Northeastern University. "Northeastern Professor Warns Big Backpacks Cause Big Back Pains." ScienceDaily. ScienceDaily, 13 August 2004. <www.sciencedaily.com/releases/2004/08/040812051510.htm>.
Northeastern University. (2004, August 13). Northeastern Professor Warns Big Backpacks Cause Big Back Pains. ScienceDaily. Retrieved November 28, 2014 from www.sciencedaily.com/releases/2004/08/040812051510.htm
Northeastern University. "Northeastern Professor Warns Big Backpacks Cause Big Back Pains." ScienceDaily. www.sciencedaily.com/releases/2004/08/040812051510.htm (accessed November 28, 2014).

Share This


More From ScienceDaily



More Health & Medicine News

Friday, November 28, 2014

Featured Research

from universities, journals, and other organizations


Featured Videos

from AP, Reuters, AFP, and other news services

Rural India's Low-Cost Sanitary Pad Revolution

Rural India's Low-Cost Sanitary Pad Revolution

AFP (Nov. 28, 2014) — One man hopes his invention -– a machine that produces cheap sanitary pads –- will help empower Indian women. Duration: 01:51 Video provided by AFP
Powered by NewsLook.com
Research on Bats Could Help Develop Drugs Against Ebola

Research on Bats Could Help Develop Drugs Against Ebola

AFP (Nov. 28, 2014) — In Africa's only biosafety level 4 laboratory, scientists have been carrying out experiments on bats to understand how virus like Ebola are being transmitted, and how some of them resist to it. Duration: 01:18 Video provided by AFP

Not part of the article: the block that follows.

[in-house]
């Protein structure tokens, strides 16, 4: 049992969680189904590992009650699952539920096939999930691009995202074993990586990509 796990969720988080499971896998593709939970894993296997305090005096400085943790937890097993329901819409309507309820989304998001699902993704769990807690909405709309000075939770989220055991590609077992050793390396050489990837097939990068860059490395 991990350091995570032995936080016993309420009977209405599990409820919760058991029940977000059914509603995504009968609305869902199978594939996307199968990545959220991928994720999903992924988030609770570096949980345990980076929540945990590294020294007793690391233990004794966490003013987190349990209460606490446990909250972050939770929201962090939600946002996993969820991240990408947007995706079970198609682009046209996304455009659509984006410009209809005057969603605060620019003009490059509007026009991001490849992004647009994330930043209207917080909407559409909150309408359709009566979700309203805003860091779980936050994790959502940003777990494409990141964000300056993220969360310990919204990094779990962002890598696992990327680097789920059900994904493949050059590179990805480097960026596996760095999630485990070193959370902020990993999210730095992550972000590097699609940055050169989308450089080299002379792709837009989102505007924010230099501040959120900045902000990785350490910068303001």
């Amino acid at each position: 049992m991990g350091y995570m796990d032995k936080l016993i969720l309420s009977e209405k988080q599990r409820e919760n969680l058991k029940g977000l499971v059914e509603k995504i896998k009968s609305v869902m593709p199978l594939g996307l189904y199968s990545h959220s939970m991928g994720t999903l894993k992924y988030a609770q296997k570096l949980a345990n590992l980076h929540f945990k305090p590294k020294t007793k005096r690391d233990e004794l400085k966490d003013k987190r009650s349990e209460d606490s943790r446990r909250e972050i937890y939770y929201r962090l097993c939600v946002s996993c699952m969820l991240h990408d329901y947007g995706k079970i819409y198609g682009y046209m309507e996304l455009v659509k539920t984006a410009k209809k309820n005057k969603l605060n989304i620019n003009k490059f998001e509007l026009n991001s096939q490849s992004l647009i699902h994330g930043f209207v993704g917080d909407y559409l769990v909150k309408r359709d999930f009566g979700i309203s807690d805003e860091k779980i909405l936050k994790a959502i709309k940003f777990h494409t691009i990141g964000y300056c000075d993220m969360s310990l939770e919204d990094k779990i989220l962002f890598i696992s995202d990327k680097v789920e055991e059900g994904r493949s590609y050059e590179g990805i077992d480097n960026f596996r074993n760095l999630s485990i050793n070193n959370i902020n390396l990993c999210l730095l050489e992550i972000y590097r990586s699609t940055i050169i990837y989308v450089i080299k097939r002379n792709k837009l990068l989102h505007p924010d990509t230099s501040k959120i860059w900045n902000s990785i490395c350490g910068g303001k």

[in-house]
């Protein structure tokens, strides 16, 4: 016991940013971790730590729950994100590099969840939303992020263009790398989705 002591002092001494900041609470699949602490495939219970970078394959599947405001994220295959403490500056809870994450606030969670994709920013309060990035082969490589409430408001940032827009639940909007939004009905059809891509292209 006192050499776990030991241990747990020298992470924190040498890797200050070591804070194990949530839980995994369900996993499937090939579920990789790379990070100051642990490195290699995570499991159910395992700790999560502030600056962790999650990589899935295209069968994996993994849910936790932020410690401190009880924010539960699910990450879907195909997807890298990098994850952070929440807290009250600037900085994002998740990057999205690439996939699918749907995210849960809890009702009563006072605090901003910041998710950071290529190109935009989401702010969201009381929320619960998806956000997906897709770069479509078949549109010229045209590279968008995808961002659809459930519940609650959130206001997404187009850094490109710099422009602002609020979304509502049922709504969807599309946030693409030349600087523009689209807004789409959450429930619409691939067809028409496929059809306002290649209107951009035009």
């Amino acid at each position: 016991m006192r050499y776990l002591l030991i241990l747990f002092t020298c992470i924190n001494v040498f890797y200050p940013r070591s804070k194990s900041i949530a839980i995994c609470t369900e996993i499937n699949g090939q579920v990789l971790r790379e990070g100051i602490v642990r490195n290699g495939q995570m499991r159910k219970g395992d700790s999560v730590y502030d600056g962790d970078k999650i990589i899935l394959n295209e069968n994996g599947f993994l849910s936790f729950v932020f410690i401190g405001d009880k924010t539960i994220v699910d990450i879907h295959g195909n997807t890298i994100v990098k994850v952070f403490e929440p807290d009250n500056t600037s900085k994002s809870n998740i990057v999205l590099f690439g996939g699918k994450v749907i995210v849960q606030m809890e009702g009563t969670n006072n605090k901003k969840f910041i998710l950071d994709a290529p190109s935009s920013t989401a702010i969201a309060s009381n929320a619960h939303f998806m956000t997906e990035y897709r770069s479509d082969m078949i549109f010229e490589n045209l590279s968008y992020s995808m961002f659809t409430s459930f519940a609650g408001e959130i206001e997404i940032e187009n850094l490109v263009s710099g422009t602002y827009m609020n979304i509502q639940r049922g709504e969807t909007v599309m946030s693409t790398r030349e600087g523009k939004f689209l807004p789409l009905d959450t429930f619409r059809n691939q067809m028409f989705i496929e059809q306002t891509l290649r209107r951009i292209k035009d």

Powered by NewsLook.com
Ebola Leaves Orphans Alone in Sierra Leone

Ebola Leaves Orphans Alone in Sierra Leone

AFP (Nov. 27, 2014) — The Ebola epidemic sweeping Sierra Leone is having a profound effect on the country's children, many of whom have been left without any family members to support them. Duration: 01:02 Video provided by AFP
Powered by NewsLook.com
Experimental Ebola Vaccine Shows Promise In Human Trial

Experimental Ebola Vaccine Shows Promise In Human Trial

Newsy (Nov. 27, 2014) — A recent test of a prototype Ebola vaccine generated an immune response to the disease in subjects. Video provided by Newsy
Powered by NewsLook.com

Search ScienceDaily

Number of stories in archives: 140,361

Find with keyword(s):
 
Enter a keyword or phrase to search ScienceDaily for related topics and research stories.

Save/Print:
Share:  

Breaking News:

Strange & Offbeat Stories

 

Health & Medicine

Mind & Brain

Living & Well

In Other News

... from NewsDaily.com

Science News

Health News

Environment News

Technology News



Save/Print:
Share:  

Free Subscriptions


Get the latest science news with ScienceDaily's free email newsletters, updated daily and weekly. Or view hourly updated newsfeeds in your RSS reader:

Get Social & Mobile


Keep up to date with the latest news from ScienceDaily via social networks and mobile apps:

Have Feedback?


Tell us what you think of ScienceDaily -- we welcome both positive and negative comments. Have any problems using the site? Questions?
Mobile iPhone Android Web
Follow Facebook Twitter Google+
Subscribe RSS Feeds Email Newsletters
Latest Headlines Health & Medicine Mind & Brain Space & Time Matter & Energy Computers & Math Plants & Animals Earth & Climate Fossils & Ruins